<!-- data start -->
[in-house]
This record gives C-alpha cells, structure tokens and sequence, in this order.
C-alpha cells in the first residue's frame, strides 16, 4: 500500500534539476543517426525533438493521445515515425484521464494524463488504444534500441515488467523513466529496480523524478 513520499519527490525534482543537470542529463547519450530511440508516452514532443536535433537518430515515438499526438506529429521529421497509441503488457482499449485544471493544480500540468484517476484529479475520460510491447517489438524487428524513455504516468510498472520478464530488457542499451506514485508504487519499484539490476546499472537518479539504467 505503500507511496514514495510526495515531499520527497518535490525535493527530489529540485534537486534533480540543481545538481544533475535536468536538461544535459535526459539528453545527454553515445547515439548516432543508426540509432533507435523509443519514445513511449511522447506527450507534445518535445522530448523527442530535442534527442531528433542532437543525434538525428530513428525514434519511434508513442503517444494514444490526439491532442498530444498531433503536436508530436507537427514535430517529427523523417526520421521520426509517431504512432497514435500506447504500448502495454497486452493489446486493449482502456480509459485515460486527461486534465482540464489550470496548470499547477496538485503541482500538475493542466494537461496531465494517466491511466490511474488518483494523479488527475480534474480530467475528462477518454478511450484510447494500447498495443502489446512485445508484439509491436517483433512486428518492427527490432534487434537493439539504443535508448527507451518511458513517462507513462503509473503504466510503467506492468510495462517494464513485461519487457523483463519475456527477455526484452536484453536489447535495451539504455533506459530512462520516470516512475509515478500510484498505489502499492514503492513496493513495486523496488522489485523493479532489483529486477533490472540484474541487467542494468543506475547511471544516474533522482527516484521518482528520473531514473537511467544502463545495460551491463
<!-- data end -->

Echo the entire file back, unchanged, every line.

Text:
[in-house]
This record gives C-alpha cells, structure tokens and sequence, in this order.
C-alpha cells in the first residue's frame, strides 16, 4: 500500500534539476543517426525533438493521445515515425484521464494524463488504444534500441515488467523513466529496480523524478 513520499519527490525534482543537470542529463547519450530511440508516452514532443536535433537518430515515438499526438506529429521529421497509441503488457482499449485544471493544480500540468484517476484529479475520460510491447517489438524487428524513455504516468510498472520478464530488457542499451506514485508504487519499484539490476546499472537518479539504467 505503500507511496514514495510526495515531499520527497518535490525535493527530489529540485534537486534533480540543481545538481544533475535536468536538461544535459535526459539528453545527454553515445547515439548516432543508426540509432533507435523509443519514445513511449511522447506527450507534445518535445522530448523527442530535442534527442531528433542532437543525434538525428530513428525514434519511434508513442503517444494514444490526439491532442498530444498531433503536436508530436507537427514535430517529427523523417526520421521520426509517431504512432497514435500506447504500448502495454497486452493489446486493449482502456480509459485515460486527461486534465482540464489550470496548470499547477496538485503541482500538475493542466494537461496531465494517466491511466490511474488518483494523479488527475480534474480530467475528462477518454478511450484510447494500447498495443502489446512485445508484439509491436517483433512486428518492427527490432534487434537493439539504443535508448527507451518511458513517462507513462503509473503504466510503467506492468510495462517494464513485461519487457523483463519475456527477455526484452536484453536489447535495451539504455533506459530512462520516470516512475509515478500510484498505489502499492514503492513496493513495486523496488522489485523493479532489483529486477533490472540484474541487467542494468543506475547511471544516474533522482527516484521518482528520473531514473537511467544502463545495460551491463